For English speakers!

For the benefit of English speakers, I’ve hired stunt doubles of Geo and Pleven to reenact the last two posts in English according to Google translate (never mind that sometimes it says the opposite of what was really said):

Google Translate

Bulgarian to English translation

Full of smoke
Oh – the town is still full of smoke! There’s a huge fire somewhere. Outside there is fog of smoke, and covers the town like a blanket. The smell is very strong, and I think it might be a dangerous person to be outside. Here is the weirdest place I’ve lived.Smoke should not bother me, but I think only the theorem of Duhamel …
Often I have the same problem!
(next post)
Well what can I do?
Surely there will be many errors will, however, began to speak Bulgarian.
Why?
Because my posts are so terrible that if only the Bulgarians understand them (and so do many people) will feel much better!
Great new ways to torture a crocodile.

June 8, 2011 at 1:07 am Leave a comment

Пълно е с дим

Ох – градчето  пак е пълно с дим! Има огромен пожар някъде. Навън има мъгла от дим, и покрива градчето като одеяло. Миризмата е много силна, и мисля че може би е опасно човек да бъде навън. Тука е най-странното място на което съм живяла.

Димът трябва да ме притеснява, обаче мога да мисля само за теоремата на духамел…

Често имам същия проблем!

June 7, 2011 at 2:52 am Leave a comment

Ами какво да правя?

Със сигурност ще има много грешки, обаче ще започна да говоря на български.

Защо?

Защото моите постове са толкова ужасни, че ако само българите ги разбират (и затова не много хора), ще почувствам много по добре!

Чудесно, нови начини за изтезание на един крокодил.

June 6, 2011 at 1:02 am Leave a comment

Sanity control

Hello, my name is Shnoorko. I work behind the scenes to keep Pleven and Geo from going too crazy. For example, I make sure that Geo eats right and that Pleven doesn’t get too grouchy. I just wanted to introduce myself, because I’ll be stopping by sometimes, and I didn’t want to startle you!

November 12, 2010 at 4:17 am Leave a comment

Isotherms and adiabats, part III

Because parts I and II were just so wildly popular, here comes the third installment of Isotherms and adiabats.

Geo, may I offer a little piece of advice? First of all, you might try not posting about obscure topics from an obscure corner of the internet. Second, if you insist on doing this thing, you should use titles that draw people in, such as:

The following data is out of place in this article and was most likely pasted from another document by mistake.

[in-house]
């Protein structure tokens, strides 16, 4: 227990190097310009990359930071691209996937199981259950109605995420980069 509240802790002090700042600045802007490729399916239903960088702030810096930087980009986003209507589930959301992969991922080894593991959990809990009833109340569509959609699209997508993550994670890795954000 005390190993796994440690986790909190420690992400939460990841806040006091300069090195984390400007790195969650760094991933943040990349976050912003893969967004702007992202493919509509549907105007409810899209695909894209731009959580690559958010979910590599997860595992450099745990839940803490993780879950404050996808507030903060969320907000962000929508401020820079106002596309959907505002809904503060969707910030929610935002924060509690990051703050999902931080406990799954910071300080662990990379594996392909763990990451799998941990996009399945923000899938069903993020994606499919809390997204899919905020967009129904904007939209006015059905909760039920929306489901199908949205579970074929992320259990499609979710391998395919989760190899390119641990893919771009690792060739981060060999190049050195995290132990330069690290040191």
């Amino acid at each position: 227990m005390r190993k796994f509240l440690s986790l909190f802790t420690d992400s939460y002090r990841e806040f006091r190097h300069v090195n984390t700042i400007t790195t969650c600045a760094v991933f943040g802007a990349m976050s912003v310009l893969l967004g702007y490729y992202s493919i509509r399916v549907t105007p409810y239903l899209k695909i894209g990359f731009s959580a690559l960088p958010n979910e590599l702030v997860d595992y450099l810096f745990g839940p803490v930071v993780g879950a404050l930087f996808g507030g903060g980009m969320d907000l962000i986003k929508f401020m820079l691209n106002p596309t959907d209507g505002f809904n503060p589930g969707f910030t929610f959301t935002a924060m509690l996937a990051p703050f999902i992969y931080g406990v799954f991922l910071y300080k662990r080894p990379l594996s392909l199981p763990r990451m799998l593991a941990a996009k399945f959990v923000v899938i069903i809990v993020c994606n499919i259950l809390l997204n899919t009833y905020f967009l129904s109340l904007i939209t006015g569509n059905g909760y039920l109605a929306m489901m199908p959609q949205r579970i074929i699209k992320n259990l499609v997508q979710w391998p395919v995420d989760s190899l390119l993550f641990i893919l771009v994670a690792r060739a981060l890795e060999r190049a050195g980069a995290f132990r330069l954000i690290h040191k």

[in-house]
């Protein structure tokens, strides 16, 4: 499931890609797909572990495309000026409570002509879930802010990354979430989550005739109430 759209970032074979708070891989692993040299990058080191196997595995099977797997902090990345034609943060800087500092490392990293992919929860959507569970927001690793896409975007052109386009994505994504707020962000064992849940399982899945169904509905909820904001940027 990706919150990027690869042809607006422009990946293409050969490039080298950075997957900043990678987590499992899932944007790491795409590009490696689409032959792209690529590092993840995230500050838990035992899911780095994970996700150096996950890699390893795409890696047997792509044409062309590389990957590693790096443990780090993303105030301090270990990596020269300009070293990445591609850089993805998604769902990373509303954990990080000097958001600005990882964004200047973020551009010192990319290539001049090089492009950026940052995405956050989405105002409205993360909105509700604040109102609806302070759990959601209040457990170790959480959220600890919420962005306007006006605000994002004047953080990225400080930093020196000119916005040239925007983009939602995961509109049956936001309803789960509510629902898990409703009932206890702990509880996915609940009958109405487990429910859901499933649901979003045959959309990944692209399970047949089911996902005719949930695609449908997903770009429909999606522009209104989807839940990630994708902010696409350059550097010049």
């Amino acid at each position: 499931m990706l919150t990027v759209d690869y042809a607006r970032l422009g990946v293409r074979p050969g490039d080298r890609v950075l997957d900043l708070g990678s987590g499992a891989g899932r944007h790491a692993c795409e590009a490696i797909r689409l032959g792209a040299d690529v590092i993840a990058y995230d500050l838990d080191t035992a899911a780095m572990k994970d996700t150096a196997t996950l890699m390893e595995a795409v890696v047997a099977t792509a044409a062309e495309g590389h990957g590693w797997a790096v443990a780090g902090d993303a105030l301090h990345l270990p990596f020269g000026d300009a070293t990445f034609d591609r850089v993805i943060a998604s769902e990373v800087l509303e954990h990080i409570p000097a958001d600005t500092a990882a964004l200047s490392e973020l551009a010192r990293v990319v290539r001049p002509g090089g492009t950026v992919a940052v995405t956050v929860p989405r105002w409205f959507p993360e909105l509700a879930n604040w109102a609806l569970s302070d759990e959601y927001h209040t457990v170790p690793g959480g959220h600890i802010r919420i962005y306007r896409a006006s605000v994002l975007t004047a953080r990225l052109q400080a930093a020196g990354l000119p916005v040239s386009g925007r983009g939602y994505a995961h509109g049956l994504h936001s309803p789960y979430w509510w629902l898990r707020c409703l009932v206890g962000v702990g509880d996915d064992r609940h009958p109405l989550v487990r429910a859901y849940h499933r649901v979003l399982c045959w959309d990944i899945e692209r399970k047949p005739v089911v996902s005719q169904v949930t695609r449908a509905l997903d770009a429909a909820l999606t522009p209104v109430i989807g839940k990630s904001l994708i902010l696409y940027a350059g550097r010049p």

ISOTHERMS AND ADIABATS III: NO MERCY

No mercy? What the hell does that even mean? Where the hell was I? Oh, yeah, I was busy showing that isotherms and adiabats must have a certain structure, independent of the substance under consideration.

Claim ~A. Adiabats can never cross each other (even on a bad day).

Proof. Assume the opposite of ~A, that is A, and pick an isotherm that crosses both of the crossing adiabats, as shown in the figure below.

Consider a process that follows the arrows in the diagram. The total work done by the system is the area between the curves. What is the total heat absorbed after a full cycle, starting, say, at the upper left corner and ending there? The only heat involved must be along the top curve, because the other two are adiabats. At the end of the cycle, the change in the internal energy is zero: U(end)-U(start) = 0. But by the first law, U(end)-U(start) = w + q, so -w = q is the work done by the system in one cycle. It is equal to the heat added along the isotherm! But there is no lower isotherm along which part of q can be transferred someplace else; hence, heat has been taken from a constant temperature reservoir and converted entirely into work, without affecting the thermodynamic state of any third body (the first two bodies being the reservoir and the working substance). This state of affairs is contrary to statement T (from Isotherms and adiabats, part I). Because statement T is true, statement A must be false: ~A. QED.

November 11, 2010 at 9:39 pm Leave a comment

Isotherms and adiabats, part II

For the next claim about relationships between isotherms and adiabats, we’ll need to appeal to a general fact about isotherms, and a general fact about temperature. For the former, let objects A and B be separated by a barrier that blocks mass flow but allows the flow of heat.

Statement I. If objects A and B are brought into contact until thermal equilibrium is reached, there are a variety of pressures P(A) and volumes V(A) of object A that are consistent with it’s being in thermal equilibrium with object B, and vice versa. The curve (P(A),V(A)) in P-V space thus corresponds to a single temperature, T(A), of object A.

Isotherms often look something like this:

Statement R. Temperatures are accurately represented by real numbers.